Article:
The Moral Economy examines the nexus of poverty, credit, and trust in early modern Europe. It starts with an examination of poverty, the need for credit, and the lending practices of different social groups. It then reconstructs the battles between the Churches and the State around the ban on usury, and analyzes the institutions created to eradicate usury and the informal petty financial economy that developed as a result. Laurence Fontaine unpacks the values that structured these lending practices, namely, the two competing cultures of credit that coexisted, fought, and sometimes merged: the vibrant aristocratic culture and the capitalistic merchant culture. More broadly, Fontaine shows how economic trust between individuals was constructed in the early modern world. By creating a dialogue between past and present, and contrasting their definitions of poverty, the role of the market, and the mechanisms of microcredit, Fontaine draws attention to the necessity of recognizing the different values that coexist in diverse political economies.
Sure to be controversial and spur debate, this book presents a powerful analysis of rural change to marketization and globalization. Using Russia as a case study, it examines the how the rural population responded to reform policies during the transition away from communism. Wegren draws upon extensive field work, survey data, interviews, and wide-ranging Russian language source material to investigate adaptive behaviours by different groups of the rural population. The differentiated and nuanced analysis sheds considerable light on debates over whether actors are motivated mainly by rational or moral considerations.
Why Good Incentives Are No Substitute for Good Citizens
Author: Samuel Bowles
Publisher: Yale University Press
Category: Business & Economics
Should the idea of economic man—the amoral and self-interested Homo economicus—determine how we expect people to respond to monetary rewards, punishments, and other incentives? Samuel Bowles answers with a resounding “no.” Policies that follow from this paradigm, he shows, may “crowd out” ethical and generous motives and thus backfire. But incentives per se are not really the culprit. Bowles shows that crowding out occurs when the message conveyed by fines and rewards is that self-interest is expected, that the employer thinks the workforce is lazy, or that the citizen cannot otherwise be trusted to contribute to the public good. Using historical and recent case studies as well as behavioral experiments, Bowles shows how well-designed incentives can crowd in the civic motives on which good governance depends.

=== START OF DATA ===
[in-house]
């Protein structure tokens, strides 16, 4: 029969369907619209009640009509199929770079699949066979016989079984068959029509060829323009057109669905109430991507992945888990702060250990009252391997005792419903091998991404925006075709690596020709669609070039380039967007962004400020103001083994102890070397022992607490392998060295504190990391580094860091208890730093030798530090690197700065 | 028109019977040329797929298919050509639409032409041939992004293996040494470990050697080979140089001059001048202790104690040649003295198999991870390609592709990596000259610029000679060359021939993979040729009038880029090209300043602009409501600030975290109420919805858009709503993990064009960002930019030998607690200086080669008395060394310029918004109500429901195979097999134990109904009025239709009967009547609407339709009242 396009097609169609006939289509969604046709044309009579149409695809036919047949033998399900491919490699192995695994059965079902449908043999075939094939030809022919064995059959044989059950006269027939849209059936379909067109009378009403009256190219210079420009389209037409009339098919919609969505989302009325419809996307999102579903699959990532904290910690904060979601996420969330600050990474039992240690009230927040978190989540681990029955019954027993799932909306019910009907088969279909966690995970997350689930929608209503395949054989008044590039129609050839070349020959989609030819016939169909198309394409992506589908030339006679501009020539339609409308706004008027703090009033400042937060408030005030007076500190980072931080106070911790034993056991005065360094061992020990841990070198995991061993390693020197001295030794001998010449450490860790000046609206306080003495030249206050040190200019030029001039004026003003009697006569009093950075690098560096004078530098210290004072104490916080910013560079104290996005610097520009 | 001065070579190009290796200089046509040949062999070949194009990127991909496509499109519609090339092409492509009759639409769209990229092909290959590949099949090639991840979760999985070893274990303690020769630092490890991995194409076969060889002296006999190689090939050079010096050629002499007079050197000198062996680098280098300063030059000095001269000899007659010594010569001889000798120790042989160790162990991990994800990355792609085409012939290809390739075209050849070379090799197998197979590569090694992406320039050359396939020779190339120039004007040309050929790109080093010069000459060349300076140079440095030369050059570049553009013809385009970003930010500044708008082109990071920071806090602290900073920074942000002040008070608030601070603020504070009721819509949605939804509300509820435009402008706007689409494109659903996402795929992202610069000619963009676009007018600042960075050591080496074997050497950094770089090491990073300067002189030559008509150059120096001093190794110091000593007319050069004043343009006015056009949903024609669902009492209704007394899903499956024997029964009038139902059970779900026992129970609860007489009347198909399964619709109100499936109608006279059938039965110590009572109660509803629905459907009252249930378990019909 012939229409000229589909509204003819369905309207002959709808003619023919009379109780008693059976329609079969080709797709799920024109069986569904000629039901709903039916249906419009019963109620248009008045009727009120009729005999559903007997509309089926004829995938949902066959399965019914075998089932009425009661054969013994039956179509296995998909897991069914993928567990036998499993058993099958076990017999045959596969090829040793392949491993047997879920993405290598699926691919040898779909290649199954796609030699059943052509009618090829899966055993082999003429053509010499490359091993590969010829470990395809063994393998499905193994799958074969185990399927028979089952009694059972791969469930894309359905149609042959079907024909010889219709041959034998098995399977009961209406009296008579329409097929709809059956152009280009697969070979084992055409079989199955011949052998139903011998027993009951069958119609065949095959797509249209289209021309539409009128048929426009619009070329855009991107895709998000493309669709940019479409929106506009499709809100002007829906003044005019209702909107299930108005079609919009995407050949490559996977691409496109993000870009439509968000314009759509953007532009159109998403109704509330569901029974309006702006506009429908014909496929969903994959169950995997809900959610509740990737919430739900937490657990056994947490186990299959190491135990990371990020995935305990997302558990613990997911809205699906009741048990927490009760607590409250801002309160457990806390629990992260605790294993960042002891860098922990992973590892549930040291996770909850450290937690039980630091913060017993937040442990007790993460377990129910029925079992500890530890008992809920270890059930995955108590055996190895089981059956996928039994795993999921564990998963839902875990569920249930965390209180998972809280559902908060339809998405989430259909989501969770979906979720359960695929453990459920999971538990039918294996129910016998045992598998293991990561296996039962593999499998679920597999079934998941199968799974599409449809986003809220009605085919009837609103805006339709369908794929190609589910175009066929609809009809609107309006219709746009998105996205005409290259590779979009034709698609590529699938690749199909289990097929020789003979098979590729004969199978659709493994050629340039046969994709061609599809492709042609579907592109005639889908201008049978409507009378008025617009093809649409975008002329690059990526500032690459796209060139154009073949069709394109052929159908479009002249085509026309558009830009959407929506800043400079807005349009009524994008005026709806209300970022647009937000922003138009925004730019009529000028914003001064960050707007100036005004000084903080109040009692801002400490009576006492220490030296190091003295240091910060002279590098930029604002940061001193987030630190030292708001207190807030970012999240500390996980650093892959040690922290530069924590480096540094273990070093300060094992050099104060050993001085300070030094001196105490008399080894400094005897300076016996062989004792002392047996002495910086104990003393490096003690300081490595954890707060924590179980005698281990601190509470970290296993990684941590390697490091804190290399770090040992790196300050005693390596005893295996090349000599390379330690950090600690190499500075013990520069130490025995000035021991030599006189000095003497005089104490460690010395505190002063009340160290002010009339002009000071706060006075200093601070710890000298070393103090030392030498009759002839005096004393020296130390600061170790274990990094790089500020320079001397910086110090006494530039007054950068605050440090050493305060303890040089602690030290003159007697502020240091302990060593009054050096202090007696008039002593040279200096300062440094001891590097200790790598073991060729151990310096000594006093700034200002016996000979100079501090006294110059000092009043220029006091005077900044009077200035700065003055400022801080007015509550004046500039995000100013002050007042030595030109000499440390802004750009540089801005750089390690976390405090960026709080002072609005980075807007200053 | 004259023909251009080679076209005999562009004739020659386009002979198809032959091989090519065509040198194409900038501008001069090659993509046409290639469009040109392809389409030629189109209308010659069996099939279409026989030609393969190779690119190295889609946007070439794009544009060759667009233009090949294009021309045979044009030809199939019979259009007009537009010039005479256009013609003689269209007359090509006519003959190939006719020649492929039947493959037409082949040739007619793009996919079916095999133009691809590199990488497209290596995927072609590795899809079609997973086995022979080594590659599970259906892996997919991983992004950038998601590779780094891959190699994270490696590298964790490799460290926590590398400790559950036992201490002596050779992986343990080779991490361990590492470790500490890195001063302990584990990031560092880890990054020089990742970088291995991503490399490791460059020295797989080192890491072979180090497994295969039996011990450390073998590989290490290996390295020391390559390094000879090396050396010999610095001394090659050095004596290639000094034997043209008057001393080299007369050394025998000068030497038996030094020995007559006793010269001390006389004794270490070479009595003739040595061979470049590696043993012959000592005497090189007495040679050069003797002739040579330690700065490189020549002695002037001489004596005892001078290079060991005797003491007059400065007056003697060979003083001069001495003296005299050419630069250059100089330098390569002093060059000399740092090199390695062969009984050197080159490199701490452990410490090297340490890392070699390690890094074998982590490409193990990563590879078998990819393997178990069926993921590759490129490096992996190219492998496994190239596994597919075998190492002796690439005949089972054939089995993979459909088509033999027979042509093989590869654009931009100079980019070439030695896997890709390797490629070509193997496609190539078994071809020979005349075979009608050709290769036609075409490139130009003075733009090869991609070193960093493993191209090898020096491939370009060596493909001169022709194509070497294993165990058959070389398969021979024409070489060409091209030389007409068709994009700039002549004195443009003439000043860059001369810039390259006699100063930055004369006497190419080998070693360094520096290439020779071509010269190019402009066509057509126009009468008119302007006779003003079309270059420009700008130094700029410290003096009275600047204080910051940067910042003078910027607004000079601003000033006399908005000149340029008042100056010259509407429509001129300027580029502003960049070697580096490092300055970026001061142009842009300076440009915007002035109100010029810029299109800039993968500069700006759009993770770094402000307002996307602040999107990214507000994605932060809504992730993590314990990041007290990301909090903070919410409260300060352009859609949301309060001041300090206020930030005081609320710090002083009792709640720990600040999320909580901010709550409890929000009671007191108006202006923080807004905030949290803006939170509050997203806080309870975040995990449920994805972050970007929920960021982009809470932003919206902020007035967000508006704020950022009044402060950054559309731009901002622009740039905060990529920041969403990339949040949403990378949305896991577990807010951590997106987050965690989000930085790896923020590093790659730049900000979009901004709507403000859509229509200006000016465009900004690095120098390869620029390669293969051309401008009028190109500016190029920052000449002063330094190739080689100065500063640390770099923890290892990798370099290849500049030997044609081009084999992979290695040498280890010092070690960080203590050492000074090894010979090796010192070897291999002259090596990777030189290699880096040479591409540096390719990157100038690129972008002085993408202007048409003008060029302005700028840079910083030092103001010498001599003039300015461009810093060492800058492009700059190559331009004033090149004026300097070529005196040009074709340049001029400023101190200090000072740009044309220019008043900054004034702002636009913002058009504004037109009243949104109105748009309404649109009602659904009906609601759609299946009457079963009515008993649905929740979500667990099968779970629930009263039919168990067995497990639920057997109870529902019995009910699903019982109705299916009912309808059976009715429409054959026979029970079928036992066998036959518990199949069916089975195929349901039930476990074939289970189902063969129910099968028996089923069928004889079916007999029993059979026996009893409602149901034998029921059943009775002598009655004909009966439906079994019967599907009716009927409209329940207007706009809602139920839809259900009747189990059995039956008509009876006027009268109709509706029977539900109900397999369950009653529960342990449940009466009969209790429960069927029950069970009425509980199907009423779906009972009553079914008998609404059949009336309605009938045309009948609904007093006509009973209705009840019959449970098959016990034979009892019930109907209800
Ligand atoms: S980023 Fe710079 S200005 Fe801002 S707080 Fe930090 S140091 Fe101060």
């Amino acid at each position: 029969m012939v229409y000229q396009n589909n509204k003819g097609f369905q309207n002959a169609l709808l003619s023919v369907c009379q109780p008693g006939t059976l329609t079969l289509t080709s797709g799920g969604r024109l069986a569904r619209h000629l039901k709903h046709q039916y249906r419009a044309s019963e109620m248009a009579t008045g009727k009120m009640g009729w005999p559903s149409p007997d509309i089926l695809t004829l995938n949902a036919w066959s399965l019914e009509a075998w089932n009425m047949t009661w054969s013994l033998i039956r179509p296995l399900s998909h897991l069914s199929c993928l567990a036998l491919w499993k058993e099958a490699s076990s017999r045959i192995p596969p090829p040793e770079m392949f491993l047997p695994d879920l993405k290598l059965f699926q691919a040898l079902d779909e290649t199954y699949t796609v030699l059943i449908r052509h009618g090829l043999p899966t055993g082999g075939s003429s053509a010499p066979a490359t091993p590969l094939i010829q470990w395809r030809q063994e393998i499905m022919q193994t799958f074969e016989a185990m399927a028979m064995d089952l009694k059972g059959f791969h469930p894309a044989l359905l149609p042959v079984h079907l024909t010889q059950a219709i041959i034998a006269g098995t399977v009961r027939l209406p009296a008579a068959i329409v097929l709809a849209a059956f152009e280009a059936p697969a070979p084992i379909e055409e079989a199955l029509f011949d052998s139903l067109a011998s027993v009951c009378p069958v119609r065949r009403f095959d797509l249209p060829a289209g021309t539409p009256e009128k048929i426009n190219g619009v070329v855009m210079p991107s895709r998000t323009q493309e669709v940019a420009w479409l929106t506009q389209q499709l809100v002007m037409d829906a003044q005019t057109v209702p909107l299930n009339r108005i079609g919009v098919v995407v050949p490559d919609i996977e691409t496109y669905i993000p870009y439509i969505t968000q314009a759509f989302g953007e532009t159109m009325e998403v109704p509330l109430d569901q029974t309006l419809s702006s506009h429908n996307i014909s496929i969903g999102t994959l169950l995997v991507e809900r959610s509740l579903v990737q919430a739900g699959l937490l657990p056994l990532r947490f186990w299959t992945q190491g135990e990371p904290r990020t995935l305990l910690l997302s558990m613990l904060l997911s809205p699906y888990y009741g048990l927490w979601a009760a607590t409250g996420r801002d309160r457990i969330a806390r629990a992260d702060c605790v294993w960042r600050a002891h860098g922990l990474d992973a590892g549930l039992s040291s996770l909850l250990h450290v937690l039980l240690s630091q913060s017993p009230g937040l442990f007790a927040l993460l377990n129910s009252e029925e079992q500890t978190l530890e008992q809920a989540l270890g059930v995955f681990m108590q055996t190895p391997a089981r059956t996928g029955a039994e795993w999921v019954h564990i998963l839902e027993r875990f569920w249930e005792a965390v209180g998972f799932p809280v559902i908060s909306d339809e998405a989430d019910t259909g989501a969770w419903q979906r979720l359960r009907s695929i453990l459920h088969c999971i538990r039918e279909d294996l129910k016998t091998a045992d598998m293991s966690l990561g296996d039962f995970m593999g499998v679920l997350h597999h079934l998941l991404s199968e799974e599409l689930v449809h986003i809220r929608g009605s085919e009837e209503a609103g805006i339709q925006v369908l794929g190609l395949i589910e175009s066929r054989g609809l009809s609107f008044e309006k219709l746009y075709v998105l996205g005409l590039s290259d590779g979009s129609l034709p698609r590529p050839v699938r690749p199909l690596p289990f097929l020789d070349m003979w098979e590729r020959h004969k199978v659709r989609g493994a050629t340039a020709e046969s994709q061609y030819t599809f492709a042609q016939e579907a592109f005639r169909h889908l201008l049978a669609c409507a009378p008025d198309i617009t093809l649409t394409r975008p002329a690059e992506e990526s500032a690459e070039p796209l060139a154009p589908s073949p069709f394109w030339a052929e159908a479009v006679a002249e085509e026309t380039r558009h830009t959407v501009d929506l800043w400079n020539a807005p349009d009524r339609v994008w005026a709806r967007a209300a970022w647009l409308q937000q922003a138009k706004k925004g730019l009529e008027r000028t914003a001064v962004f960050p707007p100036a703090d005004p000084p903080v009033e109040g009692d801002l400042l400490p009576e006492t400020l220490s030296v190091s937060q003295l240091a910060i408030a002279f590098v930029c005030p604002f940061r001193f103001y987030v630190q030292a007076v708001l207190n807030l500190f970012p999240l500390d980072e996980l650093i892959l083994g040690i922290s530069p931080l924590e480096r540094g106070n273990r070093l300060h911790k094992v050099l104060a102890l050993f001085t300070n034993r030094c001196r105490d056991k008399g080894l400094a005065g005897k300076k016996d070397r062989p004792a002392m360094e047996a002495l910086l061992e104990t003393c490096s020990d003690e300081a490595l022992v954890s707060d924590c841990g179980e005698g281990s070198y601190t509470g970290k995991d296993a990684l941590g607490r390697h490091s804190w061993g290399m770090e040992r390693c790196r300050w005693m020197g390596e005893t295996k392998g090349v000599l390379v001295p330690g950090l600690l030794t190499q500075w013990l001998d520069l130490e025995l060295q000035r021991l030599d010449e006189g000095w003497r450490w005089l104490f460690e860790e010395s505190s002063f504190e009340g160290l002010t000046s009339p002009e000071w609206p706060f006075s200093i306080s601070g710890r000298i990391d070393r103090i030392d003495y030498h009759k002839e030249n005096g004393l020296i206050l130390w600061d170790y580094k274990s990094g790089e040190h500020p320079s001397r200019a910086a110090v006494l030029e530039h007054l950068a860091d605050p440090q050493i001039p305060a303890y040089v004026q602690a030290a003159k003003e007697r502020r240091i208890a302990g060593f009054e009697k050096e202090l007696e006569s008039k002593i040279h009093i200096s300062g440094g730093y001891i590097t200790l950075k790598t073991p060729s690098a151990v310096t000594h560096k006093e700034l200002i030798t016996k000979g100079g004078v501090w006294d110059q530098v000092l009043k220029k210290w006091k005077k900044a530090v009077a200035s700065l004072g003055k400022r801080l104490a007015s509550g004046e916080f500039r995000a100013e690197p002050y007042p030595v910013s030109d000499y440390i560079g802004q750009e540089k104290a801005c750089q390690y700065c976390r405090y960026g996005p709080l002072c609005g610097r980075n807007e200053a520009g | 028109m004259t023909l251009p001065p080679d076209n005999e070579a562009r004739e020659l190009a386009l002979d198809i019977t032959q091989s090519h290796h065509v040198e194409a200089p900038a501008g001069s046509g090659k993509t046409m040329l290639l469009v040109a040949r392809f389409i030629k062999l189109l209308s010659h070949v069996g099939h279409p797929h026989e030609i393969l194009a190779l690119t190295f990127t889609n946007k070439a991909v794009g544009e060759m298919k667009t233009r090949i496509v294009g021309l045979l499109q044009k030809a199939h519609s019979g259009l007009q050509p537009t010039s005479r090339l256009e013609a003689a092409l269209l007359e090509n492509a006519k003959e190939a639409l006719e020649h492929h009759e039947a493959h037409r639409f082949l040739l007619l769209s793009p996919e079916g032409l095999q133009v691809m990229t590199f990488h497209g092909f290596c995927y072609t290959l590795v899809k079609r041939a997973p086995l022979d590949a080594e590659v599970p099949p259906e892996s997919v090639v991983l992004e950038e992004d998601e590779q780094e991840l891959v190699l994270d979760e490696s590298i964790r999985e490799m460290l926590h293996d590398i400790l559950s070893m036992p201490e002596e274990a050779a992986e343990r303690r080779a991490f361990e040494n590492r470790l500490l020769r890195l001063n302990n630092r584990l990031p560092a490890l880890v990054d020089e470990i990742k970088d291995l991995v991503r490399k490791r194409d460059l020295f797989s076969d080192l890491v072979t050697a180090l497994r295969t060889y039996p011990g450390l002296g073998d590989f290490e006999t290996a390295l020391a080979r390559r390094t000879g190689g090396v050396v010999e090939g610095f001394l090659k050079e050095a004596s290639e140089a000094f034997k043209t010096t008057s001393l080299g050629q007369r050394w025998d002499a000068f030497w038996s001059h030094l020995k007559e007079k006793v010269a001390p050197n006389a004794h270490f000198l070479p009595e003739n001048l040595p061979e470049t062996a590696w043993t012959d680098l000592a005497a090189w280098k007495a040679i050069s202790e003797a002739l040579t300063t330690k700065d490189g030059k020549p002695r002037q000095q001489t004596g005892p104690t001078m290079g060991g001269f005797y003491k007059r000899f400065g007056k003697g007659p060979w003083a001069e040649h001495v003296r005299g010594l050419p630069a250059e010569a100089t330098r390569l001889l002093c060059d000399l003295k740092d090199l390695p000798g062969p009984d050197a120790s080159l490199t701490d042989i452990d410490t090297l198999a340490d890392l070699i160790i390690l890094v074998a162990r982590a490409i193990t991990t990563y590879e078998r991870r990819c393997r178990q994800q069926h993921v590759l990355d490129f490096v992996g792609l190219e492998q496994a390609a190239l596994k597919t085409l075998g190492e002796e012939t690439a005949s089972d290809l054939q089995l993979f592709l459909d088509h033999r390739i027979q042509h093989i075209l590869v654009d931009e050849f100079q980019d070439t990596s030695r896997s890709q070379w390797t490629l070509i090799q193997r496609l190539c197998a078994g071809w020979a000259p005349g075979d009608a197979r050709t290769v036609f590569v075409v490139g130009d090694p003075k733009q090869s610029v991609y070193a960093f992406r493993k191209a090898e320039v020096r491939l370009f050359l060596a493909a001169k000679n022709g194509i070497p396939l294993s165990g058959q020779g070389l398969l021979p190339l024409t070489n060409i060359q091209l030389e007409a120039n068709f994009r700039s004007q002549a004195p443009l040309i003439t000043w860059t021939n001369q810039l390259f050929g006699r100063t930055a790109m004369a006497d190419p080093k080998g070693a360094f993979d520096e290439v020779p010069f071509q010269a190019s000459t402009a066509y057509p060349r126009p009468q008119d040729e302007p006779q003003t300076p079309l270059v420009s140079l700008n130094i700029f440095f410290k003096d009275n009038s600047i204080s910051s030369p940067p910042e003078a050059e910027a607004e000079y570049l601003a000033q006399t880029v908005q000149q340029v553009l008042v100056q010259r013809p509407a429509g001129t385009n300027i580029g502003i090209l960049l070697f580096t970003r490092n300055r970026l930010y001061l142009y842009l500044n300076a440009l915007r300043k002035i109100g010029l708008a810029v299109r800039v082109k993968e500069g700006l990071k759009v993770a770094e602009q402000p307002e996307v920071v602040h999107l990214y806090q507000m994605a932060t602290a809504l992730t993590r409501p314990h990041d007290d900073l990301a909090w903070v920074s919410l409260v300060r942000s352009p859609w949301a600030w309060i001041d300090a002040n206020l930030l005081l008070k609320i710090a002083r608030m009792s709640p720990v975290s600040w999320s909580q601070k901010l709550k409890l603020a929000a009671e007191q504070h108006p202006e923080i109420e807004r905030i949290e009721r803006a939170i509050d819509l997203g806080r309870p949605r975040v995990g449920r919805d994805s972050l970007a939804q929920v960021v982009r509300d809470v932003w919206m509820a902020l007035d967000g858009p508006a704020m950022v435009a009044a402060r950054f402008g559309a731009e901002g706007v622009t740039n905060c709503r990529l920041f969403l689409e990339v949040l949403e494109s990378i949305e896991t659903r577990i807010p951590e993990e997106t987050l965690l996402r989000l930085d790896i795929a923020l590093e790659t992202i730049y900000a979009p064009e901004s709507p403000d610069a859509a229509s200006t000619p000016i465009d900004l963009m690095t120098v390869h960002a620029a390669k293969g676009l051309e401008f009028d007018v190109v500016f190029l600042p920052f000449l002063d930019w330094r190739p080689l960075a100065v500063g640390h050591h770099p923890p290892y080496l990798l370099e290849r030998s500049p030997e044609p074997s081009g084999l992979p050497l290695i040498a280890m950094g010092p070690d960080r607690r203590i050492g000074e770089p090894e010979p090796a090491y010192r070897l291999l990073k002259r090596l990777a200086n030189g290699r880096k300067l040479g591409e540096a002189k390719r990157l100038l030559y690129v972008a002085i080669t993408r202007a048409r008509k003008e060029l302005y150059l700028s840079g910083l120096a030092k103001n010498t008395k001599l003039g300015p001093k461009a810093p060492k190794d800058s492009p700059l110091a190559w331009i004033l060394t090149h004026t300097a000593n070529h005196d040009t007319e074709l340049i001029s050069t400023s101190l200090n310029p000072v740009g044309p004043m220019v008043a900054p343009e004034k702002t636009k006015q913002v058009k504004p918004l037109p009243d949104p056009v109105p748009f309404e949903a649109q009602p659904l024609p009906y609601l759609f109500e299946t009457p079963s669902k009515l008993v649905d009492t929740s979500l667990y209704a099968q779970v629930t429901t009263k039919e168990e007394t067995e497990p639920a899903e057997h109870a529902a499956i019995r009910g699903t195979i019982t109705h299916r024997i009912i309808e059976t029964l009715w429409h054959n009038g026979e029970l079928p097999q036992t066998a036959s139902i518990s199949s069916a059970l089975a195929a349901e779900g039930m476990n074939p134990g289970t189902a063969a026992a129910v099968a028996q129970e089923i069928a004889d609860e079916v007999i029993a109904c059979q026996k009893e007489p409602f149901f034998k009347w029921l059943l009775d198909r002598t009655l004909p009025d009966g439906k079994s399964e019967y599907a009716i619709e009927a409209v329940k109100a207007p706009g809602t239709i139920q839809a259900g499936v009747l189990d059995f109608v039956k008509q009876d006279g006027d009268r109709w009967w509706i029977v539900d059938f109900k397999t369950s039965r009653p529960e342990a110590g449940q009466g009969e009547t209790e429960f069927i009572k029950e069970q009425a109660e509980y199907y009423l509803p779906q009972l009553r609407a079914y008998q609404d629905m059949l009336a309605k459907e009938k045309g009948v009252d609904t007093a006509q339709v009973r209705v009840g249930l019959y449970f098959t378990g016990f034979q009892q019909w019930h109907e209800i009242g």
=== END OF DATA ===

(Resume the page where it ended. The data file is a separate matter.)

Business Cycles in the Progressive Era and New Deal
Author: D. R. Stabile
Publisher: Edward Elgar Publishing
Category: Biography & Autobiography
Markets, Planning and the Moral Economy examines the rise of the Progressive movement in the United States during the early decades of the 20th century, particularly the trend toward increased government intervention in the market system that culminated in the establishment of President RooseveltÕs New Deal programs. The authors consult writings from politicians, business leaders, and economists of the time, using a variety of historical perspectives to illuminate the conflicting viewpoints that arose as the country struggled to recover from the worst economic downturn in its history. This fascinating historical study explores the conflict between what the authors identify as two competing ideologies: the market economy, whose proponents advocated a hands-off approach and a trust in allowing the markets to adjust themselves, and the moral economy, whose supporters favored a system of government planning and stewardship designed to promote economic fairness. Presenting arguments from each side by public figures and intellectuals, this book offers the most thorough and complete analysis to date of the new economic discourse that arose during the Progressive movement and remains a vital component of our economic and political discussions today. Professors and students of economics, political science, public policy, and history will all find much to admire in this fascinating and accessible volume. Scholars from across the world will also find this book helpful in contemplating the long-term effects that the tension between the market economy and the moral economy can have on an individual countryÕs economic system.